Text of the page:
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The Palouse Republic
Palouse, Washington
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May 20, 1921     The Palouse Republic
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May 20, 1921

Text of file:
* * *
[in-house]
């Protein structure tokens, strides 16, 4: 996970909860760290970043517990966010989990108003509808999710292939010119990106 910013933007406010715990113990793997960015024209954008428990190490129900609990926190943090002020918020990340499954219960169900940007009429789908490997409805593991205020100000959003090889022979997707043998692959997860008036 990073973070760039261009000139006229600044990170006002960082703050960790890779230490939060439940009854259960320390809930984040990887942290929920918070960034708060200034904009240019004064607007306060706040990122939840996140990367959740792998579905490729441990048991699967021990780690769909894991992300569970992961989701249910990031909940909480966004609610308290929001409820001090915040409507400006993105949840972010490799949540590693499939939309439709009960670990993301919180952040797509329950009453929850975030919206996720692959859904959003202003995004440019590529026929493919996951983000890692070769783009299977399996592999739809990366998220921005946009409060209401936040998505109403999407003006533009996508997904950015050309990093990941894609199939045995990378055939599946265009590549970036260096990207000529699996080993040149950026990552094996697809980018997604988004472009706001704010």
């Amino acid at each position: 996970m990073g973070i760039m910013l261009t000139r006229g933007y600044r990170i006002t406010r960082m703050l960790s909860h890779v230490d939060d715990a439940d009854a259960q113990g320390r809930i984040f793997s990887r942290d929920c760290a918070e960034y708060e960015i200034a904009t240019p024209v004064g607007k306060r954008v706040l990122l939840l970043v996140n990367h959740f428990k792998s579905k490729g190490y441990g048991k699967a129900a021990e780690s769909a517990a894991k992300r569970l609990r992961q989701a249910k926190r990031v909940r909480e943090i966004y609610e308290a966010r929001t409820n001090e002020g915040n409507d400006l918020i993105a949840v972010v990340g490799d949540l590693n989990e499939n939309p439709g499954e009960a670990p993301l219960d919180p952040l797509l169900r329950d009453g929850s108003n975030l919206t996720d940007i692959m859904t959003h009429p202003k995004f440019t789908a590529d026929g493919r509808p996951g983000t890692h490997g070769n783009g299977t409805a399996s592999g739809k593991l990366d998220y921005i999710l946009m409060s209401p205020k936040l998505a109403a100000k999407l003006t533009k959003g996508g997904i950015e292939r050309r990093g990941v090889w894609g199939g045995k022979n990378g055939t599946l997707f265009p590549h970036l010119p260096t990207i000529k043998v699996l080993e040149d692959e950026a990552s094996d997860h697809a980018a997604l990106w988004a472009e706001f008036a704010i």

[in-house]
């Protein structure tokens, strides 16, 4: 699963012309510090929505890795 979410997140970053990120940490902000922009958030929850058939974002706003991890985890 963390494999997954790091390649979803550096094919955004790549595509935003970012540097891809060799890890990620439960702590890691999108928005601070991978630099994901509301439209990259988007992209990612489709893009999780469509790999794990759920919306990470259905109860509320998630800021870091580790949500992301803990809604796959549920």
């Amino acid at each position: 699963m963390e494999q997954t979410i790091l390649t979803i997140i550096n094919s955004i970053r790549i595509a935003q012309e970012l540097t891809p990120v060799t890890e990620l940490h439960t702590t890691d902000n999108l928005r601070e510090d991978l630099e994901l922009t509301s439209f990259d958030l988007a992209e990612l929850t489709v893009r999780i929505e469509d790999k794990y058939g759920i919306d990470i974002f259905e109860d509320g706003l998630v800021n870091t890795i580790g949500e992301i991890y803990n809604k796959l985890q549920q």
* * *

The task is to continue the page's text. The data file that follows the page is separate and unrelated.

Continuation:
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THE PALOUSE REPUBLIC XXV NO 10. PALOUSE. WHITMAN COUNTY. WASHINOTON. , - i u ! i i r ) ill J li INTEREST . FORFARM METHODS , NORTHW~ST REXALL CLUB I)L AFFAIRS" " THE CHAUTAUQUA- TO BE CHANGED . R.L. Smith, proprietor of the Palouse Pharmacy. was honor- ed last week at the convent)on CROWDS AT CLASS DAYt of the northwest Rexall dealers 4. AN ENTHUSIASTIC MEETING OF REAL DIVERSIFIED FARMING IS J ,~ at Seattle. with election to pres-, 4. AND INTERESTING idcncy of the Pacific Northwes~. ,t, GUARANTORS HELD -- MORRI- COMING IN PALOUSE DISTRICT CLASS PLAY DE- Rf, xall club. which consist4 of 4. SON AGAIN ELECTED CHAIRMAN WILL BUILD UP LAND AND IN- Reall dealers in ~rashington. PUBLIC TWO NIGHTS. day exercises of the class PaloRse high school. Wed- eclipsed in point of interest and special features. the scrap over the pennant. event of the kind in the his- the school, more lhan 350 being in attendance, filling school auditorium to capac- program was in charge of a consising of Margare~ Lets Andrew and Robert presidentof the class, a short resume of the sc- ot the class during its four in high school. A majority oi entered the Palouse high as freshmen, and not a few en- the Palouse schools in the pri- grade. Ruth Gritman. one-of the gav~ the salutatory ad- ler" her subject "The of a community Depends character of Its Schools." her subject in a manner by all who heard her. "class history" was given by iller, the "class poem" by the "class will" by and the "flower ora- Adena Fra,nzen. "The Nlne- GOSSiper." a news- ~ore than ordinary interest. Robert Heitzman. Ruth Farnham. high the valedictory address. her subject "The Call of Today,' and dealing with the a most able manner, betok- on the l~l"ogram was and showed that the have received a train- their four years in high Which goe,q far toward fitting Occupy places of prominence 4. Oregon and west-ern Ca~a(i. 0 the eleOion came as a total surprise to Mr Smith. More 4. than 200 stockholders, owners 4. of Rexall stores in the north- 4, west. were present, in addition ,1. @. to a numher of prominent east- i ern men. The meeting was the I best, of the many conventions held by the organization. The next annual session will he hehl in Spokane. 4. --A. TECKENBURG'SECRETARY SURE REAL PROSPERITY. Organization of the local commit- While It is evident that wheat will tee to direct the destinies of the 1921 get well back toward pre-war price chauauqua was perfected at an en-; within the next year or two, if the thusiastic meeting hehl Wednesday !trend ofthe past six months means evening in the committee room of the anything, the Palouse farmer is not Eecurity State bank. with some 20t discouraged nor has he in any sense of the committee present, together lost his faith in agriculture aa a wilh a representative of the Elltson- profitable vocation. The progressive White company. A readiness to get farmer, and this term includes a ms- into the colh|r and put the chautau-i jarity of the farmers in the Palouse IOHN E. PICKER]) BURIED HERE.' qua across Jlllle 12 to 17 with a rush territory, is laying his plans to meet was evidenced the changed conditions by producing I The filsl mattel t tken u tother things be~qides wheat. He is go-. Pioneer Resident of Palouse Passedi -- ~ , p was thei ing to engage in diversified farming Away at Troy, Ida., Last Thursday. election of officers, vv. F. Morrison, t and is going to make it pay better in The funeral of Joseph E. Pickerd, l who has served efficiently as chalr-lthe long run than the exclusive grow- who passed away last Thursday at man for the past three )'ears, was re-King of wheat ever paid. In addition ,his home at Troy, Idaho, was held elected to thqt posiion and I B he will build up his land, restoring -from the Methodist Episcopal churchi ..... I the qualites which have been sapped in this city Sunday afternoon inter-~ Dudley was elccled vice chairman. men[ being in the Fraternal ceme- A. Teckenburg, who ires always been tery. The funeral sermon was an enthusiastic suporter of the than- preached by the key. 'dr. M, Martin, pastor of the church, and the services tauqua, and who has served the past at the grave were conducted by the two years as secretary, was reelectp,~l to that position, and M. D. McPher- local Odd Fellows: of which Mr. Pick- erd had been a member for many i son was elected treasurer. "Dec" lr- years. Both the Odd Fellows andl win captured the chairmanship of Woodmen of the World attended in the advertisng committee and E. E. Boone. who worked tirelessly as he;~d a body. The funeral was one of the of the grounds committee for the past largest held here recently. two seasons, was again chosen for Mr. Pickerd was for many years a that positon, w.hile A. L. Holt was resident of Palouse coming here from Pennsylvania in 1887 and remaining again chosen to head the lightiug here until some six years ago. He committee. A. P, Murray was elected WeS 63 years of age. He was a man chairman of the ticket committee, the of upright character and during his treasurer and secretary to work with long restdence'hbrohad made a host him in distributing" and checking the of friends. 'lie is survived by his wid- tickets. ow. a daughter, Mrs. Kathryne Dahl. it was decided that the money re- Deary, and a non. John, J, Oickerd, of, maining in the treasury from last Troy. year's chautauqua, some $90, be used The members of the family wish tO in~ securing permanent aea~ whiek express, through the columns of Tl~e will be installed according to a plan Republic, their appreciation of the l outlined by Mr. Boone. which will be much more satisfactory than the kindess shown them by their many friends in Palouse and by the two seating arrangement of previou~ fraternal orders which took part In years. It was decided to hold th$' the funeral services, chautauqua this year on the chamber H. A. Ellis deliv- ! address on higher education, the class on the Work and urging them to con- titeir school work, pointing out Some of the avenues of use- Vetel'ans of All Wars Will Join in Open to those who are prop- PLANS UNDER WAY FOR MEMORIAL DAY PROGRAM Proper Observance of Day--Mem- orial Sermon May 29. At a meeting of the members of Major Anderson post, O. A. R. a corn-/ mittee from Hayton post, Americant Legion. and a committee from the Pa- louse~ chamber Of commerce, held Tuesday afternoon, plans were workedI out for the proper observance ofl i Memorial day at this place. The meet-i ing was held at the request of the] Grand Army veterans, who wish to be] relieved of the burden of planningi and carrying out a program. Each year sees their number diminishing and those who remain do not. feel equal to the.hurden. The members of the American Legion and of the chamber of commerce are willingly aiding in the plans for observance of -the day this year. It is the wish of the joint commit- tee in charge that all veterans of the civil war. the Spanish-American war and the world war appear in uniform at the Memorial service at the Babtist church at 11 o'clock, Sunday, May 29. at which time the memorial ser- mon will be delivered by the Rev. W. M. Martin. pastor of the Methodist Episcopal church. ]t is-~ls0 requested that all veterans meet at the National bank at 10 o'clock a. m.. on Memo- rial day, to march to the cemetery, where flowers will be placed on the graves of the soldier dead and the ritualistic services of the G. A R. read and patriotic songs sung. Citi- zens and school children are asked to join the march to the cemetery. Many Hear Baccalaureate. The baccalaureate sermon, preach- ed last Sunday night in the Chris- tian chuhrch by the Rear. C. R. Del- epine, was heard by a crowd which He read the replies to a out some time the members of the ~enior asking their future plans. out Ofthe 24 members a desire to go through college of the remaining nine ex- intention Of going, through or taking special training. [er ace as to vocations was and Mr. Ellis expr~sed regret raore, especially of 'the boys, contemplating a career as the. program a real Was engaged in be- senior boys and the lower in an effort of the latter to POssessiorf of" the ,pennant. The ,grew somewhat warm. but re- in a draw. Superintendent El- charge of the pennant. Were a few bloody noses and eyes, but the boys were all together within an It was a manifesta- good class spirit. Play a R~al- Succtm. class play "The Hurdy Gurdy Presented'by the senior class Aqditorium Momtay:-and Tuos- drew large audiences, be- by more than 400 persons. were delighted and to their pleasure In t of applause. The l~lay was a to the yoUng people, each of dhbwed ability and some show- ability in their parts instructor in English in school, upon whom fell the being the dramatic coach, of especial credit for the 3 of the Play. the money- received for the all been turned in, it that the total receipts t $175. i filled the-large building. Ray. Dal- e ~men Exe~.. l epine delivered an able discolurse. Republic goes to press thai filled with welcome advice to the sent exercises are in pro-~yonug people, Whic hwas well re- the Christian church wlth~celved. A special music number was a~!ltoflmm fined to capacity: - [a ~olo hy Mrs, :George mneatd. ! of commerce grounds on west Main street. Other details were worked out and Ehner L. Terrell of the Ellison- White company assured those present that the program will be the best put on by he company since 1917. and explained the non-profit system re- cently inaugurated. The only thing Of its character ex- empt in the United States, the Ellt- I son-White chautauqua is coming to Palouse this year without war tax on the sale of tickets. This big step made by, Managers Eltison and White of the system is becoming the greatest factor in winning popularity for this, the largest chautauqua system in the world.~:~.~ Exemption from war- tax on .~: sale of tickets was won by. Mr. W~e: upon a visit, to Washington, D. ~C: dnring the past winter. He made~ plain to the .government that it w.as the plan of ~Mr. Eliison and ,himselt* hereafter to spen~d all the profits, that prior to that time had gone)to themselves, in the extension of the circuits and the promotion of the chautauqua plan. Under the plan of "this non-profit basis the numerous towns on the Ellt- son-White circuits all over-the United States will elect a board of,directorS this year that wflItake bver and con- trol the sys'tem. This Will automat- ically place the huge chautauqua system in the direct c0ntro.l of the towns it serves .... While the government will lose ap- proximately $60,000 this season because of i~s decision not to charge tax. the concession was gladly grant~ ed, as the government considers the chautauqua conducted on such' an un- selfish basis equal in value to the, communities it reaches the church and the school. To Fight Weed l~eats. The l~lm~se farm bureau, assist- ed by, the county ~t, will con- duct a series of demonaWati~ns next Monday, June 23. tosl~ow methods o! killing wild morning glory and Caw adieu thistles. Persons interested are. asked to be present. The schedule Is as follows: Long Brothers farm, southweSt of Palouse, 8:30 a. m.; S. ]. West farm. northwest of town, 10,:~0; B. W. Powers farm on Tui'nbow Flat, 1:00 p(m.;~ B: FI Seaglo. far~, 3:O0 4~. m. out during the past few years of ex- clusive wheat growing. A number of farmers have informed the writer within the past few weeks that this is their intention, and are already working out their plans. Prior to the war there was no sec- tion of the Palouse valley where the livestock industry had been developed to a greater extent than in th~ imme- diate territory around Palouse. Be- cause of the high price of wheat form the beginning of the war in Europe, herds were disposed of and every acre d~voted to the production of more Wheat. li will, of course, take some time to build up the livestock lndus- try agaim While theherds were con- fined principally to dairy cows a few years ago, the tendency now is to stock the farm with beef cattle as well as dairy strains, and also with ~g~ and sheep, diversifYing nmr~ than at any time in the past. One o! the farmers who is engaged in real diversified ~farmtng t~.I~. F. GoddaXd, who owns a quarte .sectiOn t~thwe~t o/town. M~v.'~ard and ~is son, Raymond, who lives" on the farm. are fencing the entire quarter hog'tight and will stock the place '~'lth hogs and sheep and a few head of cattle. Mr. Goddard informs The '~tepublic that he will farm intensive- from now on. endeavoring to have some product of the farm to turn into money every week in the year. He will grow some wheat, but in- stead of it being the main crop it will be a side issue. The principal source of revenue, according t~ his present plans, will be the hogs, which can be grown to the point where It is de- sired to put fat on at an almdst negligible coat. He believes that a few sheep will pay and a few cattle. He states that he and his son were i;tnever more enthusiastic over farming n the Palouse country than they are now. Many other farmers are working out plans similar to those of Mr. God- dard and the result will be greater and more permanent prosperity in the Pslouse. EVANGELISTIC PARTY ARRIYES. Will Begin Series of ~geetings at the Christian Church Tonight. Evangelist and Mrs. H. E. Wilhlte and P. O. Gates, soloist and. chorus leader, arrived in Palouse Tuesday evening, preparatory to be~nning a series of evangelistic meetings at the Christian church Friday night, as announced in last week's Republic They had just completed a sucessful meeting in California,. coming direct to P.alouse from there. All members of the party have wonderfully pleas- ing personalities, backed by a record for results which has made them noted in the evangelistic fiel~ of the west. The meetings which beg|n Fri- day evening will continue indefi- nitely. Mr. Gates informs The Rspublic that the Palouse country is indeed fa~ pored at the present time as compared with parts of California. In some parts of the.state unheard of floods have destroyed the crops, which. however, so far as some of the crops are concerned, is not much !.os% as there js no market foi" them. Thi~ is especially true of rice and he stated that he had seen tartars burn hun- dreds of acres of rice because the market Would not Justify the ex- pense of threshing and earing for it ,i 'L , i i @@@@4,@@@@@@@@@@@@ ROY CLARK NAMED @ PALOUSE POSTMASTER , A telegram received Tuesday 4, morning by B. F. Wells, Repub- 4, @ lican state committeeman, from @ 4, Congressman $ohn W. Summers, @ brought ~he. news of the ap- @. Pointment Of Roy Clark, over- seas veteran of the world war, 4, 4, to the postmastership at this ! place. Clark will take charge of "the office as soon as his bonds 4. ' are approved. The appointment : was not unexpected, as a peti- .k tion signed by more than 600 patrons-of the postoffiCe was sent into Washington in his be- ,k h'~If a few weeks ago. 4, Clark e~listed early, in the war and served overseas more than a year. In his appointment the government is following o,at its declared policy of favoring 4, the ex,service men, especially @ 4, lizose who served overseas, @@4@@@@@@@4.@@@ SUPERINTENDENT IS ELECTED. $. C. Laze~by of Lind Will Head Pa- louse Schools Next Year. At a meeting of the Palouse school board last. Friday evening, Professor J C. Lenby of Lind, this state, was elected superintendent for the next school year. Professor Lazenby vis- ited Palouse and had a personal con- terence with the members of the board and met a number of the school patrons. He made a favorable im- pressiop and it~ is believed the school board has made a wise choice. The newly-elected superintendent is a untversity graduate and has taken two years post-graduate work at the Chicago university.~ He has b~en at the head of the Lind schools for the ~ast iour years. J, P, DUKE 61VES DATA ON 306 STATE BANKS 'Stoddxolders Reoeived 9mall Retura~ in 1920---Rest of Net Eaxnings West Back Into Business. J. P. Duke, former cashier of. the Security State bank. but since April 1 state supervisor of banking under the new administrative code, spent Sunday in Palouse with his family, leaving Mon'day noon for Olympia. Mr. Duke is entering into his work enthusiastically, and, while his du- ties are arduous, especially at this time, he Is enjoying the work and is rapLdly perfecting his organization. He will be joined in Olympia by Mrs. Duke and the children early in June. He recently purchased a commodious home in the capital city. An idea of the policies which Mr, Duke will carry out in his work at the head of the state banking depart- ment may be had from the statements made by him Saturday night at the annual banquet of the Spokane clear- ing house association. Accordlngto Mr. Duke, the stockholders of the 306 state banks in Washington only re- ceived divdends of $227.000 last year. Their gross earnings were $2,- 200;000 and the net earnings were $1,500,000. "The stockholders, however, got only- 1 per cent on the' $.. 23,000,000 book value of their stock," said Mr. Duke. "They kept the rest of their net earnings to carry on the essential )~uslness of the state. They deserve great credit for their action in this respect. "We have been readlna" too nmch only the financial headlines. The fact that 43 state banks had $675.- 000 net loss last year, and the stock- holders of the others actually paid $I,000,000 in special assessments to protect the integrity of their institu- tions and to protect their depositors, I am proud of banks that will do this." Mr. Duke sald he had frequently been asked about his policies In the department. "'They won't be in fine print," l~o said. "They'll be in blackface letters and they won't be long. Any bank that is trying to protect its depositors will find the department sympa- thetic. "But we are going to be 'rough on rats.' Any bank that doesn't pro- tect its depositors isn't going to get any of our sympathy. I am interetsed now solely from the depositors' studlmlnt." MAY 20, I~1. SANBORN TALKS ROAD, BUILDING COUNTY COMMISSIONER TELLS NF~D OF FARLY C0~fl~LETION OF HIGHWAY TO PULLMAN~ CHAMBER WORKS WITH O. A.R, County Commissioner J. B. Sanborn was present at the weekly luncheon of the chamber of commerce Satur- day, but his coming had not been heralded and he was not greeted by so many persons interested in road matters as he would have been had he been able to keep his engagement of a week earlier. Mr. Sanborn is en- thusiastically in favor of completing the eastern division of the Inland Empire highway to Pullman as early as possible and explained the im- portance of the link between this city and Pullman, He stated that about $6000 per mile would be repulred to surface the road now being graded between here and Garfield, and that $150,000 would be required to grade and surface from here south to Pull- man. He told of the permanent road fund which would be available for this work. There has been some misunder- standing regarding the assessment of abutting property for surfacing the state highway and Mr, Sanborn ex- plained that property within the three-mile zone will be assessed for the surfacing only and that the as- sessment would amount to only a competitively hernial sum. The pay- ments can be made to extend over a ten-year period if desired. Mr. Sanborn's talk was well re- ceived, giving light on, several sub- Jects which the members of the cham- ber had not before understood. W. Wolheter, representing Major Anderson Post, G. A. R., was presen~ and stated that the membership of the post had dwindled greatly and that those remaining had grown so decrepit with advancln~ year9 that it was practically impossible for them to longer assume the burden of ar- ranging for the observance of Mem- orial day, and asked that the chamlmr take the burden off their hands, at least in a measure, After some discussion as to ways and means, President Northrup /tp- pointed a committee, consisting of E. E. Boone, A. P. Murray and F. H. Ankcorn, to take the matter up with the American Legion and work out a satisfactory plan. The plan as worked out is announced elsewhere. Herd of Fawns Parade Palou~ Streets Last Saturday morning a number of Potlatch Elks passed through Pa- louse with a herd of 34 fawns-which. were being taken to Moscow for Ini- tiation into the Elks~ lod~e ~t that place. They stopped in Palouse long enough to entertain the populace with a parade, In which the 34 can- didates appeared in most astonishing costumes. As a climax Chief of Po- lice Daily arrested the entire 34 on a trumped-up charge and took them all before Justice of the Peace Kincaid~ where each was fined $1. th~ money being turned over to the Pot- latch Elks to be used in the later fee- tivities at Moscow. Saturday night 75 candidates were initiated into the mysteries of Elkdom, bringing the membership past the 1200 mark. A number of Palouse Elks were present at the initiatory exercises. CHAMPION SERIF~ AT POTIATOH Idaho Tennis Playem Will Meet at Lumber Town in ~uly. Potlatch, May 13~Definite word has just come from Walter A. Goss. sectional delegate of the United- States Lawu Tennis assoclatton, Po~t~ land, Oregon, that the Idaho stat~~'- championship will be playedat l~t- latch, Idaho, from July 4 to 9,-In~ elusive. This is the first time forhe" state championsip to be p|a~ed it Potlatch. and the fact that this dec[- sion was finally reached was due tO the strong fight put up by latch Amateur Athletic club, of' M. W. Williamson la president, The United States Lawn ~ssoclation created a championship and a championship, which was not factory, and it is expected that fore another year's championship to be played the tennis will work out either a rotation of~ ern anti'southern division,